The issue has nothing to do with the kernel, the driver design is such that the thing can't be initialised - it needs to use the analog api to initialise, but it's ignoring analog api commands.  It's not even that it's for different hardware (unless I've read it wrong).  It could never have worked.

    It's a combination of several layers of code - some specific to one piece of hardware, some that apply to the entire class of hardware, and some generic. One layer changed and broke another. 



  • @asuffield said:

    @woodle said:

    Um, so The Real WTF™ is that when they tested the driver they didn't happen to notice that it doesn't actually work?

    Linux hardware drivers are not routinely tested with every new upstream kernel release, because there's thousands of the bloody things and nobody has all the hardware - this change was probably tested against a different piece of hardware, where it happened to work. The QA model for linux drivers is based on feedback: if a new version breaks a driver, then either somebody will report the fault or nobody cares. Distributions are expected to maintain their own versions, where they delay acceptance of changes until they are confident in them, and each distribution gets to make its own choices about what degree of testing is sufficient. Upstream kernels are expected to break drivers.

    This is why everybody who complains that a given vendor has an "old" version of the kernel has no clue what they are talking about.

    Actually, looking at the device list, the change which caused this affects exactly two devices (Terratec Cinergy T XS and Kworld 350 U DVB-T) and fails on at least the Terratec. (I'd expect it to fail on the Kworld too, since it uses similar hardware and the same GPIO code, but perhaps they built their hardware slightly differently.) Also, the driver in question is currently not merged into Linux, for reasons unrelated to this bug.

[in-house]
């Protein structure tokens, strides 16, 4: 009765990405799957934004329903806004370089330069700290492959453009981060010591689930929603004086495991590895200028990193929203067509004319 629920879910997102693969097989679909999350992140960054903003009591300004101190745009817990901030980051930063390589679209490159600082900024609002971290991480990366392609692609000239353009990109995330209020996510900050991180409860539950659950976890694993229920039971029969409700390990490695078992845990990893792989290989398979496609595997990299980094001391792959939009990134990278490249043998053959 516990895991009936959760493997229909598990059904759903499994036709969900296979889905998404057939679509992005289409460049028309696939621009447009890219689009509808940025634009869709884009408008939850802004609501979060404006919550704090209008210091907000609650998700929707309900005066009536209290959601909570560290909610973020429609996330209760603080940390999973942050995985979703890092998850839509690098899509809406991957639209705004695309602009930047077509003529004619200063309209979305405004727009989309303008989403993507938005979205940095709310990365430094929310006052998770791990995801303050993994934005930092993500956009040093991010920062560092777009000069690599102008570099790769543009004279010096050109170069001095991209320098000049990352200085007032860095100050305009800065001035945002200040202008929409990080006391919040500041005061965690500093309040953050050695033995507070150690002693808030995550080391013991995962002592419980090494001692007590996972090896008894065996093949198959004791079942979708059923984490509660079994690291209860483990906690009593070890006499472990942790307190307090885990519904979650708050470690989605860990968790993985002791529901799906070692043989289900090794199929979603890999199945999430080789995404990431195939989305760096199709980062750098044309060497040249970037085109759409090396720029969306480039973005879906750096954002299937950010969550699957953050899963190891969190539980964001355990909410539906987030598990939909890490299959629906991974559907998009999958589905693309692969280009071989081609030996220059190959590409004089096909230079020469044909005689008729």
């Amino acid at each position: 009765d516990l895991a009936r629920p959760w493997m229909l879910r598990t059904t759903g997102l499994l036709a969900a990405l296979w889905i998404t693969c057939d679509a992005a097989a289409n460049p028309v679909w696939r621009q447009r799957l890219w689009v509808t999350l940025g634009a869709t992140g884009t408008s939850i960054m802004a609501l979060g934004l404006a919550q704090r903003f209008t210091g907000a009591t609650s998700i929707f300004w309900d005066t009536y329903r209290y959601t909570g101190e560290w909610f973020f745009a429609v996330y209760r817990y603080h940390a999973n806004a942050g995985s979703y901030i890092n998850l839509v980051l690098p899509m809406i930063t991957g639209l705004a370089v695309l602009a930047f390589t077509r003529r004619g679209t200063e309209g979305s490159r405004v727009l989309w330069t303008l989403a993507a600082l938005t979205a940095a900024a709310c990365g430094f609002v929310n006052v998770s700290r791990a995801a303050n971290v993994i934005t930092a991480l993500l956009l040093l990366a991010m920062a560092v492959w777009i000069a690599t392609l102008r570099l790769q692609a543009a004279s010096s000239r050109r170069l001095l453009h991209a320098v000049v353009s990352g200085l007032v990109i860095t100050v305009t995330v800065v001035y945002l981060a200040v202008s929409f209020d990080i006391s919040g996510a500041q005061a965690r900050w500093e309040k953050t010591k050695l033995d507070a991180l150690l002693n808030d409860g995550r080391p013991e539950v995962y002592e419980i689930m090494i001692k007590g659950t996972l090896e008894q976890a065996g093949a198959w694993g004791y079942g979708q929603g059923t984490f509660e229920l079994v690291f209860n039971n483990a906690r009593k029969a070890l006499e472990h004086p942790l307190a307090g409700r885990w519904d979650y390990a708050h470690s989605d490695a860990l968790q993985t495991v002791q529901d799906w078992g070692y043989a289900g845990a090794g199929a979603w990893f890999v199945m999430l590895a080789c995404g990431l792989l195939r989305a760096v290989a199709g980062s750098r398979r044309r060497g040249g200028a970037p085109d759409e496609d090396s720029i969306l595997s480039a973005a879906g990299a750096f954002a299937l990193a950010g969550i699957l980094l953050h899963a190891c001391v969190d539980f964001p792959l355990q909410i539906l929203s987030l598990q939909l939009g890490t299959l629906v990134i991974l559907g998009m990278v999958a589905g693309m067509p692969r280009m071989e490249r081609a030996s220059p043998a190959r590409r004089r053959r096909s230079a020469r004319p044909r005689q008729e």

@asuffield said:

    @woodle said:

    The issue has nothing to do with the kernel, the driver design is such that the thing can't be initialised - it needs to use the analog api to initialise, but it's ignoring analog api commands.  It's not even that it's for different hardware (unless I've read it wrong).  It could never have worked.

    It's a combination of several layers of code - some specific to one piece of hardware, some that apply to the entire class of hardware, and some generic. One layer changed and broke another. 

    The thing is, all the major culprits - the analog driver, the digital driver and the tuner driver - were mostly written by (and are currently sort-of maintained by) one person. The analog and digital drivers are also tightly bound and are designed to be used together; the tuner driver was written for (and is mainly used with) these drivers.